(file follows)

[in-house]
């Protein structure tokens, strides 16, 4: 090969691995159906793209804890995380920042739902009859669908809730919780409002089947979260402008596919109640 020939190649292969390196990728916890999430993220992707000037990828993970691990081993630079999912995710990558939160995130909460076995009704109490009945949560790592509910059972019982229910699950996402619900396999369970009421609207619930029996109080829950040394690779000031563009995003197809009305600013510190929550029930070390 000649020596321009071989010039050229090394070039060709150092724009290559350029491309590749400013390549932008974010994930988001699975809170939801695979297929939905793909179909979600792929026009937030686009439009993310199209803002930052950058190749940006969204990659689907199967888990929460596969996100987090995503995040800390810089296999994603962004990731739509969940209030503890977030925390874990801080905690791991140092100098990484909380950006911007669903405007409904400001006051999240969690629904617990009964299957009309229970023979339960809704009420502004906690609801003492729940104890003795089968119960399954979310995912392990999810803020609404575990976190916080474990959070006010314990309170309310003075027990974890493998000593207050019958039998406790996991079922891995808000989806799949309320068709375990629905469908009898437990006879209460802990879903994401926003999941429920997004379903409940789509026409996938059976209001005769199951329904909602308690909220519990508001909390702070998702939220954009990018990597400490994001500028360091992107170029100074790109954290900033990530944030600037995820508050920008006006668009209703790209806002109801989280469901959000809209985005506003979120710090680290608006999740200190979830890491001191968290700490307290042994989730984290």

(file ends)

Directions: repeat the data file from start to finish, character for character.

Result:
[in-house]
């Protein structure tokens, strides 16, 4: 090969691995159906793209804890995380920042739902009859669908809730919780409002089947979260402008596919109640 020939190649292969390196990728916890999430993220992707000037990828993970691990081993630079999912995710990558939160995130909460076995009704109490009945949560790592509910059972019982229910699950996402619900396999369970009421609207619930029996109080829950040394690779000031563009995003197809009305600013510190929550029930070390 000649020596321009071989010039050229090394070039060709150092724009290559350029491309590749400013390549932008974010994930988001699975809170939801695979297929939905793909179909979600792929026009937030686009439009993310199209803002930052950058190749940006969204990659689907199967888990929460596969996100987090995503995040800390810089296999994603962004990731739509969940209030503890977030925390874990801080905690791991140092100098990484909380950006911007669903405007409904400001006051999240969690629904617990009964299957009309229970023979339960809704009420502004906690609801003492729940104890003795089968119960399954979310995912392990999810803020609404575990976190916080474990959070006010314990309170309310003075027990974890493998000593207050019958039998406790996991079922891995808000989806799949309320068709375990629905469908009898437990006879209460802990879903994401926003999941429920997004379903409940789509026409996938059976209001005769199951329904909602308690909220519990508001909390702070998702939220954009990018990597400490994001500028360091992107170029100074790109954290900033990530944030600037995820508050920008006006668009209703790209806002109801989280469901959000809209985005506003979120710090680290608006999740200190979830890491001191968290700490307290042994989730984290």